2. I've refused to post on the PA board ever since my informative (maybe slightly cantankerous) post on this thread was removed, and I don't think I'll post again here. Just listen to rodzilla and JayF. They mostly know what's going on...

                                                                    13 Replies
                                                                    1. re: MonMauler

                                                                      Thanks Mon, I need to stop back into the area to brush up.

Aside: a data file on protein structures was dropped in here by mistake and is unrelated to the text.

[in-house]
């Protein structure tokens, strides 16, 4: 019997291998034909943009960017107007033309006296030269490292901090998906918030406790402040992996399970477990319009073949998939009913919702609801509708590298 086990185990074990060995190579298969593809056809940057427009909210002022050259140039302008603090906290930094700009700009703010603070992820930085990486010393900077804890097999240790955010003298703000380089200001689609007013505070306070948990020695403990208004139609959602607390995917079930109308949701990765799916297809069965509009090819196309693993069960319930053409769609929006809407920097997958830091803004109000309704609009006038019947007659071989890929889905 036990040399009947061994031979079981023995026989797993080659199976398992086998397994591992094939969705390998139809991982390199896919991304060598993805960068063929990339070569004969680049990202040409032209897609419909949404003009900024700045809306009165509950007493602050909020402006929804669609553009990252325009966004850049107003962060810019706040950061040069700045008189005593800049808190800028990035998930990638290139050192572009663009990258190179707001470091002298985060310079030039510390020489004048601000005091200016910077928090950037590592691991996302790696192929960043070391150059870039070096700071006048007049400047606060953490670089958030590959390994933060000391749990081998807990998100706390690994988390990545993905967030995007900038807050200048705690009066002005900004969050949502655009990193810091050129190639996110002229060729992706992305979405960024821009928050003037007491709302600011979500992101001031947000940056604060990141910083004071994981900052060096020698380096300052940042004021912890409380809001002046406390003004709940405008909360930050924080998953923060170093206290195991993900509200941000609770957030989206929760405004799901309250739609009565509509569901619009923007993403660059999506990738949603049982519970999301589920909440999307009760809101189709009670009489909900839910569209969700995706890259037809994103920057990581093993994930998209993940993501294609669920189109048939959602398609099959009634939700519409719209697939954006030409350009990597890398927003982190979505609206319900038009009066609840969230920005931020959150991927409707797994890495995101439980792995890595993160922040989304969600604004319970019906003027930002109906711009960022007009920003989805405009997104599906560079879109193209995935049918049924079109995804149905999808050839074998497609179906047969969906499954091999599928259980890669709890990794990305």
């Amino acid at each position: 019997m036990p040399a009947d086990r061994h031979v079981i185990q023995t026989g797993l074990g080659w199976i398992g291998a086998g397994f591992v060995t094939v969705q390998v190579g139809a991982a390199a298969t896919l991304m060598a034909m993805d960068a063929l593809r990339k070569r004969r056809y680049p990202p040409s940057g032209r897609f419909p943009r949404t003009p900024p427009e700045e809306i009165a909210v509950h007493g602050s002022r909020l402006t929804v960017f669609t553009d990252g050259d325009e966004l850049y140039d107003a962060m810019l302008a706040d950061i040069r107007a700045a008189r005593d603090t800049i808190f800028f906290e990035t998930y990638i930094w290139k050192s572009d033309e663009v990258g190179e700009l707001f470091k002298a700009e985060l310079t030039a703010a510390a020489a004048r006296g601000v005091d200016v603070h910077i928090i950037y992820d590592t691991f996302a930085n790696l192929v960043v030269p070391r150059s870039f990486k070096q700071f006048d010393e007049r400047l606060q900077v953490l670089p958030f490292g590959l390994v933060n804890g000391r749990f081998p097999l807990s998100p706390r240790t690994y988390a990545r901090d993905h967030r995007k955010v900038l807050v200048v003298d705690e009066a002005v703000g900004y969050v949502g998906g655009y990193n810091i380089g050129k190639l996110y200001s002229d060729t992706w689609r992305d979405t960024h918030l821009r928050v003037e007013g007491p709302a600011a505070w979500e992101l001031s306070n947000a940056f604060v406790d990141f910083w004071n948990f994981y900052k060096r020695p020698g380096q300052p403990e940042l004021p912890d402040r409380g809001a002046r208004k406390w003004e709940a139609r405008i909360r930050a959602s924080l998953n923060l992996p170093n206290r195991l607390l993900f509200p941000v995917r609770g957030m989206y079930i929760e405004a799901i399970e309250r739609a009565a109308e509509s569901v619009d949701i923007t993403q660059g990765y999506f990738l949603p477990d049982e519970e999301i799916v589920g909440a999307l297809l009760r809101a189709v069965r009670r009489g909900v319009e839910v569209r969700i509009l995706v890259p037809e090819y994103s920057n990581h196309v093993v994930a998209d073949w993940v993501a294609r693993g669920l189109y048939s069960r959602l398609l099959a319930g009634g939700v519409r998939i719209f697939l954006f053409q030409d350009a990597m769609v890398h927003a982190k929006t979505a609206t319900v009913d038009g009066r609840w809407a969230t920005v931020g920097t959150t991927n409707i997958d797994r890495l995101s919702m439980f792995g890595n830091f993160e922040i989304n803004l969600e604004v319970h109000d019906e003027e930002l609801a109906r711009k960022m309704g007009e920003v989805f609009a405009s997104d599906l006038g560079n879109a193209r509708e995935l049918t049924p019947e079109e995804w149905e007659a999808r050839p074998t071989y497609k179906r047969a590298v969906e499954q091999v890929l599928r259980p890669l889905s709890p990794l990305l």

1. re: Rodzilla

                                                                        Monroeville has Green Mango (Thai) and they closed their other location, so they are not a chain :)

                                                                        1. re: burghgal

                                                                          We almost ate at Green Mango the other day (they're in the same shopping complex as Rey Azteca, near what is now the erstwhile Sears), but my friend The Coupon King really wanted Mexican. Since I have a not-so-pleasant history with Green Mango, I complied easily.

                                                                          I've only eaten at Green Mango once, when they were on S. Braddock. I ordered salmon, and they brought me out the oldest piece of fish I have ever encountered.